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EPIC FAIL : Why does the Internet think iPads & iPhones are in Wichita, Kansas and/or somewhere other than where they are?

When on the Internet via AT&T Wireless, iPhones & iPads (including mine) are getting an IP 166.xxx.xxx.xxx?!?

This possibly explains the delays after pressing [enter]? Not seeing same issues when connected via Wi-Fi & other connections. Internet speeds would increase if AT&T would fix these issues. It would be more efficient to connect via servers closer, ya think?

Where does the Internet think your iPad & iPhone are?

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asked Jul 04 '10 at 14:27

r0bErT4u's gravatar image


Try the free speedtest app -- it shows an external IP address of 66.xx.xx.xxx at least for me located in San Antonio, Texas.

Can't test on my iPad since it's the wifi-only model.

answered Jul 04 '10 at 14:31

ageekmom's gravatar image

ageekmom ♦

same test results on iPhone apps.

Yes. ipconfig does show a different IP Address 68.xxx.xxx.xxx

Here's who owns this Block of IP Addresses:

OrgName: Sprint Nextel Corporation OrgID: SPRIN-86 Address: 6391 Sprint Parkway City: Overland Park StateProv: KS PostalCode: 66251-4300 Country: US

Here's who owns the 166.xxx.xxx.xxx Block of IP Addresses:

OrgName: Service Provider Corporation OrgID: SPC-10 Address: 73 Old Dublin Pike Address: Suite 10 #315 City: Doylestown StateProv: PA PostalCode: 18901-2491 Country: US

These Servers are far! Far!! FAR THOUSANDS OF MILES AWAY!!!

(Jul 04 '10 at 14:38) r0bErT4u r0bErT4u's gravatar image

Mine goes to Sayerville, NJ. Closest server to me.

(Jul 04 '10 at 14:54) AppleHack23 AppleHack23's gravatar image

I'll do more tests, and survey other iPhone & iPad connections.

(Jul 04 '10 at 16:07) r0bErT4u r0bErT4u's gravatar image

I think that's where AT&T has the main servers located, or maybe just the ones closest to you. I have a Sprint phone and it says I'm in Canada.

answered Jul 04 '10 at 17:08

Liam%20Quade's gravatar image

Liam Quade

It actually is an epic fail for the users, because, as others have noted, physical distance from servers does in fact mean slower response times. While it is not financially possible to deploy enough servers so that every user always has a physically nearby server during peak usage times, AT&T's chronically awful (consistently the worst of all major carriers in USA) customer satisfaction ratings show that it has consistently erred on the side of charging highest price for their service, without then using those dollars to invest in beefing up their infrastructure by adding capacity. They seem to choose, in North America at least, to trap their users with super high contract cancellation fees, then stick them with an extremely poor performing network. They also choose to pay their CEO and top lieutenants a ton of money for running such a poor performing organization. Curious set of priorities they have over there. http://www.google.com/search?q=ATT+customer+satisfaction+ratings http://www.google.com/search?q=ATT+CEO+overpaid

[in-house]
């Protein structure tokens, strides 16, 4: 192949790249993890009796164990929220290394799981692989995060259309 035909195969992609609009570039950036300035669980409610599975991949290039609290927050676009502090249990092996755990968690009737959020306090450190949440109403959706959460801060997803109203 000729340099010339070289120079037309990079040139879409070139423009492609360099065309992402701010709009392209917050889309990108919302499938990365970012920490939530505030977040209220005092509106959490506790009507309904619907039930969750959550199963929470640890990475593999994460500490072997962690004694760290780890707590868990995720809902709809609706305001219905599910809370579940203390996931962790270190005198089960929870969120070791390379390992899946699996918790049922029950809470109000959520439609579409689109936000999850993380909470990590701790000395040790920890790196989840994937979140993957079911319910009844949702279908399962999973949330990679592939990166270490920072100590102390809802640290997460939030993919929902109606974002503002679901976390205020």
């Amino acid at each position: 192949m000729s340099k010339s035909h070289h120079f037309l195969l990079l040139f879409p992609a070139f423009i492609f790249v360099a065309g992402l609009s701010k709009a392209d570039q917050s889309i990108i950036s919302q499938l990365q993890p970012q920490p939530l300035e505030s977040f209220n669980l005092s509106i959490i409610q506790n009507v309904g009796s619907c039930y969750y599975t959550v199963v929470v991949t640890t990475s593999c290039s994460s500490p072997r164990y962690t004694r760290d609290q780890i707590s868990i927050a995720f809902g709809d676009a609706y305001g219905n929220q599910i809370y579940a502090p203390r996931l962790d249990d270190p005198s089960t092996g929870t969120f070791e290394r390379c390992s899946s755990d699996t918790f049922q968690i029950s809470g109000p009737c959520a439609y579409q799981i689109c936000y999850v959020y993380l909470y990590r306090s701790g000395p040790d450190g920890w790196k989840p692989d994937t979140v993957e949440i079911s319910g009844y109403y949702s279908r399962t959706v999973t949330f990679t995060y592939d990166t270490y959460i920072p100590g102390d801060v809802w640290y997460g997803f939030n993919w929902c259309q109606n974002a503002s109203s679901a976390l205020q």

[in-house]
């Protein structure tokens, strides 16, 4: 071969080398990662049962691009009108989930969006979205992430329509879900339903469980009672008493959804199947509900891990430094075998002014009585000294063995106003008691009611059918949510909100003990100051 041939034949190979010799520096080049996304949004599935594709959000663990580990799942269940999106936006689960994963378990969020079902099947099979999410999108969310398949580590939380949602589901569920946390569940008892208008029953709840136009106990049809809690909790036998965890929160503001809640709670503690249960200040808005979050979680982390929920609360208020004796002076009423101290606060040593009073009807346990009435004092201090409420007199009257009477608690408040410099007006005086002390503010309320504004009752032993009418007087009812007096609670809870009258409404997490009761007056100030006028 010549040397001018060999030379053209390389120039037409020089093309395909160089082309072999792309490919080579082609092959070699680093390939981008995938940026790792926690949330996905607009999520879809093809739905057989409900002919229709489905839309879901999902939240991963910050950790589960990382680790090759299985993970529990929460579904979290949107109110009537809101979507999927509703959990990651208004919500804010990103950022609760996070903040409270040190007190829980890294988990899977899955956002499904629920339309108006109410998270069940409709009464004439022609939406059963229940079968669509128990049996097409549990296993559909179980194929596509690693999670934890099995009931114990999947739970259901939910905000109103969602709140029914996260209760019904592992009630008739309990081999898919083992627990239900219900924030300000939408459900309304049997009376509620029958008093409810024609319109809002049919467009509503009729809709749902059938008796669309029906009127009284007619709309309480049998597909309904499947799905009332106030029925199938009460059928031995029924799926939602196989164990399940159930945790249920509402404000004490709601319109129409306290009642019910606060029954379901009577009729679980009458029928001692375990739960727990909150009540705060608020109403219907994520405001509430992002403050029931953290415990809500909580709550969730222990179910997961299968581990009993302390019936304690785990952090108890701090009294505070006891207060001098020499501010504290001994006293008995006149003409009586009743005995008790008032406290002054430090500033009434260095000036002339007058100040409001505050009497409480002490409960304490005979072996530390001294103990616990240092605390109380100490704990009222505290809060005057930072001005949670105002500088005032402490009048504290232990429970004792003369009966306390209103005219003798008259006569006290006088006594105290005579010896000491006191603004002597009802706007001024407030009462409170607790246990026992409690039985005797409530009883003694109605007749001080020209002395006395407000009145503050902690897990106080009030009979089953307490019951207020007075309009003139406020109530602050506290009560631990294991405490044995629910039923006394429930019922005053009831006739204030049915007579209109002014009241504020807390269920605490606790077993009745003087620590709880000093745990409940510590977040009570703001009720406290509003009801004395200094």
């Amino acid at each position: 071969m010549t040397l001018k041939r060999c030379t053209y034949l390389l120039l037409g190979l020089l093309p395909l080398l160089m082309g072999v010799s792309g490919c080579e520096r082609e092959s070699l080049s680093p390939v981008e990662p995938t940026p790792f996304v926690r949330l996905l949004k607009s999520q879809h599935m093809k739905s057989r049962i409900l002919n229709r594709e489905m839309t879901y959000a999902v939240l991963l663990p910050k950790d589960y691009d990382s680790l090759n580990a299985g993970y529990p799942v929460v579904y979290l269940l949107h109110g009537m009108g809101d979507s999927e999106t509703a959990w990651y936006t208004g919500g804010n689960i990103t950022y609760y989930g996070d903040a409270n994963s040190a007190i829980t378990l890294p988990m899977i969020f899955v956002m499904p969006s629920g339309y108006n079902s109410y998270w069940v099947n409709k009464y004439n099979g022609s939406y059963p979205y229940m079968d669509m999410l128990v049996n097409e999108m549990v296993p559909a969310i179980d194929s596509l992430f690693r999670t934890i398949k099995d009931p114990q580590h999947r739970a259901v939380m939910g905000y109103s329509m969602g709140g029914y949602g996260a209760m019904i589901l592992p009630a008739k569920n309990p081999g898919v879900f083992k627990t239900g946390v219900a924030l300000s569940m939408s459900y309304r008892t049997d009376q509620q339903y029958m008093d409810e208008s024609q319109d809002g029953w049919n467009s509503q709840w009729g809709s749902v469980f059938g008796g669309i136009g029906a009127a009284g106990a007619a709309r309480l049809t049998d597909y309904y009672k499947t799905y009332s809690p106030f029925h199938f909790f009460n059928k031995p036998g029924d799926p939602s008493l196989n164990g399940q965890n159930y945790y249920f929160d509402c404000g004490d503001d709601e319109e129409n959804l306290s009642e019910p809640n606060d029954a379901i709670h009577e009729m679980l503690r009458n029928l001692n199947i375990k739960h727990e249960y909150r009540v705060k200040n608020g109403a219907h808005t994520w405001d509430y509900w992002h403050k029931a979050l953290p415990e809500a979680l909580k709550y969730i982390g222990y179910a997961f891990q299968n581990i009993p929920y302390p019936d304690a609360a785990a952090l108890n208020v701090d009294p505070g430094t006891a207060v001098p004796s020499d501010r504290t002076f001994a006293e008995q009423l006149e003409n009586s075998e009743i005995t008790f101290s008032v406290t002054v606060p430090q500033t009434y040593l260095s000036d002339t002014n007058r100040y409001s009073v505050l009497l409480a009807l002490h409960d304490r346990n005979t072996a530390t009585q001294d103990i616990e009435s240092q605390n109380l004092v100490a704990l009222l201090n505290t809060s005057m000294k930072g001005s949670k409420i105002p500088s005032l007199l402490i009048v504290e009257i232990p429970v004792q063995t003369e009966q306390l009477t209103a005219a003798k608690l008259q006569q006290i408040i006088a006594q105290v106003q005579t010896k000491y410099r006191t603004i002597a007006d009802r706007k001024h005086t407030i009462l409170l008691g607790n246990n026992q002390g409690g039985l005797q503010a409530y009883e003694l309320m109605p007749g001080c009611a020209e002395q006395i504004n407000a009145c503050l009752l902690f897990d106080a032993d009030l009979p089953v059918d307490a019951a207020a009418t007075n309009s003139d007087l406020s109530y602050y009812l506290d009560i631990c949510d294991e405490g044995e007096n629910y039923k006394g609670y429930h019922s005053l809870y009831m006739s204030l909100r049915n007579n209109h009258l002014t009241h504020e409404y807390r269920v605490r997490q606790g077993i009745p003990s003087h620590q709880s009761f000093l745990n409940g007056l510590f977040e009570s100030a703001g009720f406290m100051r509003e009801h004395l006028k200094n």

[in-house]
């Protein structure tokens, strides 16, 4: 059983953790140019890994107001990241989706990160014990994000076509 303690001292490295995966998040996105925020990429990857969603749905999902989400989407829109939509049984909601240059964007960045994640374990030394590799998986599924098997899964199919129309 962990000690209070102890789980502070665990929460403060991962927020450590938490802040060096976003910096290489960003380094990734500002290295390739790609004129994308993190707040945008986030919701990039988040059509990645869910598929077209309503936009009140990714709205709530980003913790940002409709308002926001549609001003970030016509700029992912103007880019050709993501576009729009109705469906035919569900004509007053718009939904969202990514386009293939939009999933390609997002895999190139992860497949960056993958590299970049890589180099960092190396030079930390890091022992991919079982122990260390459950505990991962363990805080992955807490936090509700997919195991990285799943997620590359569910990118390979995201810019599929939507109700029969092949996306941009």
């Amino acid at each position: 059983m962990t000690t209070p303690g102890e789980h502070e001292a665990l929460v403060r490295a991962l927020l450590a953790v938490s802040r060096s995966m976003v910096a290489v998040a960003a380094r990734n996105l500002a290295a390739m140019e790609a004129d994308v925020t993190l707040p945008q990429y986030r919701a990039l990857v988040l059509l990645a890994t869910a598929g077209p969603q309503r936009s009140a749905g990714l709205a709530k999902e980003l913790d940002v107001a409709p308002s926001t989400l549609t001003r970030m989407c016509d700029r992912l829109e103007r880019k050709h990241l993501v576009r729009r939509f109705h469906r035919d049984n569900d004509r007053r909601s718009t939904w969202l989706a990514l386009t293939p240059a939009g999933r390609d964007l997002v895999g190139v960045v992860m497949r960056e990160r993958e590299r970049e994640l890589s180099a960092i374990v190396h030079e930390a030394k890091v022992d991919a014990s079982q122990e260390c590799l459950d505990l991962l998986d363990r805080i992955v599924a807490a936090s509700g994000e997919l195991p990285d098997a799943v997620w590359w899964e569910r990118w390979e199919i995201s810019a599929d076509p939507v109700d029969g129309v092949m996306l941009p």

answered Mar 22 '12 at 14:44

JustSayin's gravatar image


My iPhone (that's on Simple Mobile) thinks it's in Atlanta, Georgia for some reason.. and I'm up here in NYC. However if I switch to my T-Mobile SIM, it reverts back to my local server in NYC.

answered Mar 22 '12 at 18:03

DJ%20Scooby%20Doo's gravatar image

DJ Scooby Doo

AT&T Wireless Test Results are better today, but still not good. AT&T seems to be Throttling ...

Traffic shaping (also known as "packet shaping" or ITMPs: Internet Traffic Management Practices) is the control of computer network traffic in order to optimize or guarantee performance, improve latency[clarification needed], and/or increase usable bandwidth by delaying packets that meet certain criteria.[1] More specifically, traffic shaping is any action on a set of packets (often called a stream or a flow) which imposes additional delay on those packets such that they conform to some predetermined constraint (a contract or traffic profile).[2] Traffic shaping provides a means to control the volume of traffic being sent into a network in a specified period (bandwidth throttling), or the maximum rate at which the traffic is sent (rate limiting), or more complex criteria such as GCRA. This control can be accomplished in many ways and for many reasons; however traffic shaping is always achieved by delaying packets. Traffic shaping is commonly applied at the network edges to control traffic entering the network, but can also be applied by the traffic source (for example, computer or network card[3]) or by an element in the network. Traffic policing is the distinct but related practice of packet dropping and packet marking.[4] > more


answered Jul 05 '10 at 20:36

r0bErT4u's gravatar image



Still not sure how this equates to an AT&T "epic fail". Throttling ensures the greatest number of users have connectivity. The whole point of the Internet is to distribute packets far & wide rather than across the nearest or same single path 100% of the time.

(Jul 05 '10 at 21:00) ageekmom ♦ ageekmom's gravatar image

That's a big balancing act. Latency & High Ping Times prevents me from entering the winning bid on ebay, within seconds of auction end.

(Jul 05 '10 at 21:19) r0bErT4u r0bErT4u's gravatar image

you may have actually been in Wichita, Kansas for a short while during the test and then teleported back before you noticed...

answered Mar 23 '12 at 18:00

Razor512's gravatar image


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Asked: Jul 04 '10 at 14:27

Seen: 7,452 times

Last updated: Mar 23 '12 at 18:00